Bolt, a one-click checkout startup valued at $11 billion, has laid off about 240 employees.
CEO Maju Kuruvilla announced the layoffs in a sluggish message to Bolt employees on Wednesday morning. The company did not announce how many people were being laid off, but a Google spreadsheet compiling the affected employees listed more than 100 names as of Wednesday evening – comprising more than 10% of the company’s total workforce., The number of people on the company’s Slack channel dropped from about 900 to 660.
Sales and marketing hit particularly hard, sources reveal Forbes, although the spreadsheet indicates layoffs in other departments, including engineering and product. According to two people affected by the layoffs, most or all of the team of sales development representatives was laid off. The company last raised $355 million in January and employed more than 900 employees after it acquired crypto startup Wire in April.
As recently as last month, the company told employees in a unanimous meeting that it had a runway of 24 months, according to two people present. However, the company seems to have lagged behind in its business metrics. Bolt said in January that it was targeting 100 million buyers by mid-2023, but a source said the target was behind the track, currently hovering at less than 20 million.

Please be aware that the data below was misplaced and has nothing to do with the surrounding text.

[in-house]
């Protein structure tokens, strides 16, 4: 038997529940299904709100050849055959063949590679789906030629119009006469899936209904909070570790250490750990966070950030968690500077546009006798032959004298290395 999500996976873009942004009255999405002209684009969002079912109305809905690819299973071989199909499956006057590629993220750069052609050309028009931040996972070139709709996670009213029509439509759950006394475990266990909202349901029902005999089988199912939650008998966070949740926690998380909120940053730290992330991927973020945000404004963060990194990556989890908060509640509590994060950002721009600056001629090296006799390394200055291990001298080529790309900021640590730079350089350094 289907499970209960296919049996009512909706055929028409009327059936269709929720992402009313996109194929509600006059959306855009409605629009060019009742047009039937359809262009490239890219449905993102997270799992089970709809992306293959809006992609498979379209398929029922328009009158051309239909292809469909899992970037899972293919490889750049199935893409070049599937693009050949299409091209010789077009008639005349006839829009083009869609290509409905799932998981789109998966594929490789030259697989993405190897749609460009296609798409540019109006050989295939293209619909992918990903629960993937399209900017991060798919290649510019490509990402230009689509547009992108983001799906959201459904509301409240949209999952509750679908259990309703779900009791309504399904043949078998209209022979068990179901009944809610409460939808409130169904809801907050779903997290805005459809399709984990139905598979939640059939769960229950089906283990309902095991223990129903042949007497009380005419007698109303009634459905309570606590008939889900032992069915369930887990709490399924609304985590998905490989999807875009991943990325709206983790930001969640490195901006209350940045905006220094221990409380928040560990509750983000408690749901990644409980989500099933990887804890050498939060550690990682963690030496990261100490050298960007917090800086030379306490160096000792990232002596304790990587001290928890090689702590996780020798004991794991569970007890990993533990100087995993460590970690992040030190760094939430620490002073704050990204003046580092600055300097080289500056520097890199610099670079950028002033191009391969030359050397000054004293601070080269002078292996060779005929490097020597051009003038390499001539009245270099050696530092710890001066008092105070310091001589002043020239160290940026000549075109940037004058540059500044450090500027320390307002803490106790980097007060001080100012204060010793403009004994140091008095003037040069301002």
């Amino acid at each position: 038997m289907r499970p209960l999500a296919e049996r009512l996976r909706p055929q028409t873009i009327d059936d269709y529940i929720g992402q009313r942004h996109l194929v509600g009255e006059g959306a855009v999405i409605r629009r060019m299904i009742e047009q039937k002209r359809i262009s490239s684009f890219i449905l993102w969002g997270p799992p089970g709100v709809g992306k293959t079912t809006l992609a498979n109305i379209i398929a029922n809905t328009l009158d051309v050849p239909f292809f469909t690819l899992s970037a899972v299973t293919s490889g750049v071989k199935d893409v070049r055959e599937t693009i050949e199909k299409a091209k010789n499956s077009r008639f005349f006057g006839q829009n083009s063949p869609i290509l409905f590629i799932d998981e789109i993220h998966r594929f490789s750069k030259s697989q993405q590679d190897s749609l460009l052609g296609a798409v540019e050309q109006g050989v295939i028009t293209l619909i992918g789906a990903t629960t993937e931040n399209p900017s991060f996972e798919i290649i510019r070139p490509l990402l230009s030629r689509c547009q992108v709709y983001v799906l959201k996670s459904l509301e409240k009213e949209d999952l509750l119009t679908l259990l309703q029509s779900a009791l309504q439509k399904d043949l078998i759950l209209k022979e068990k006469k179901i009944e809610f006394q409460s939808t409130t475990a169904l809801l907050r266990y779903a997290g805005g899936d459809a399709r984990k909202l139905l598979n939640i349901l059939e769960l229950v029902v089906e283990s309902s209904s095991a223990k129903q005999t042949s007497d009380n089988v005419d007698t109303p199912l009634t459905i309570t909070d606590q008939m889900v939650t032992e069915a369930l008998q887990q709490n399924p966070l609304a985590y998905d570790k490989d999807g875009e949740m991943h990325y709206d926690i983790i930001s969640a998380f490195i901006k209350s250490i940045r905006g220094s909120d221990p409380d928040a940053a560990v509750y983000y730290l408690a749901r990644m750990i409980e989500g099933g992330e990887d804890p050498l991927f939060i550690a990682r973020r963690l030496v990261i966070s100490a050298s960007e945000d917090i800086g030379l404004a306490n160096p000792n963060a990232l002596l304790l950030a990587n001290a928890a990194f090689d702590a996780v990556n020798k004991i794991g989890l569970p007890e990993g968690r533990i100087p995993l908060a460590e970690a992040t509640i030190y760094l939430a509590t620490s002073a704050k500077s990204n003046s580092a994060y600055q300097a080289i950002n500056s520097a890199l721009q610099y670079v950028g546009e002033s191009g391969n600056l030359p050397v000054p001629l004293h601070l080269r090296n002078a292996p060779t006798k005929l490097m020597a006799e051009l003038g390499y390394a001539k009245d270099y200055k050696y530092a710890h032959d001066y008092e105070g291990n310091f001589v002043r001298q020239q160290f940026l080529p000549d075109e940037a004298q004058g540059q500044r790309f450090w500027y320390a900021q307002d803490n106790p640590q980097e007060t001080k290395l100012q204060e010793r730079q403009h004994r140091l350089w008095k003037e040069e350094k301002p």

Reached for comment, a Bolt spokesperson said only that the company was “focused on our people today” and referred Forbes A copy of Kuruvilla’s Slack message, which was posted on the company’s website.
“In an effort to ensure that Bolt is the master of its destiny, the leadership team and I have made the decision to secure our financial position, expand our runway, and reach profitability with the funds already raised.” Kuruvilla wrote. The message refers to market conditions in the tech industry as an incentive for layoffs.
The drop in head count on Slack was first reported in the New York Times.
The layoffs are the latest chapter in unrest for Bolt, which earlier this year brought on Kuruvilla to take the CEO role from cofounder Ryan Breslow, who stepped down and became executive chairman. Weeks ago, Breslow published a controversial Twitter thread alleging that fintech giant Stripe and startup accelerator and Fund Y Combinator were “crowd owners” who were preventing Bolt from raising new funds. ,Forbes profiled Breslow last month, following those events.)
The Information reported last month that Bolt’s revenue had stalled and that its subscriber base declined in 2021 from a year earlier. Authentic Brands Group, a major customer, sued Bolt, alleging it caused the Forever 21 parent company to lose $150 million in lost sales, as first reported in Bloomberg.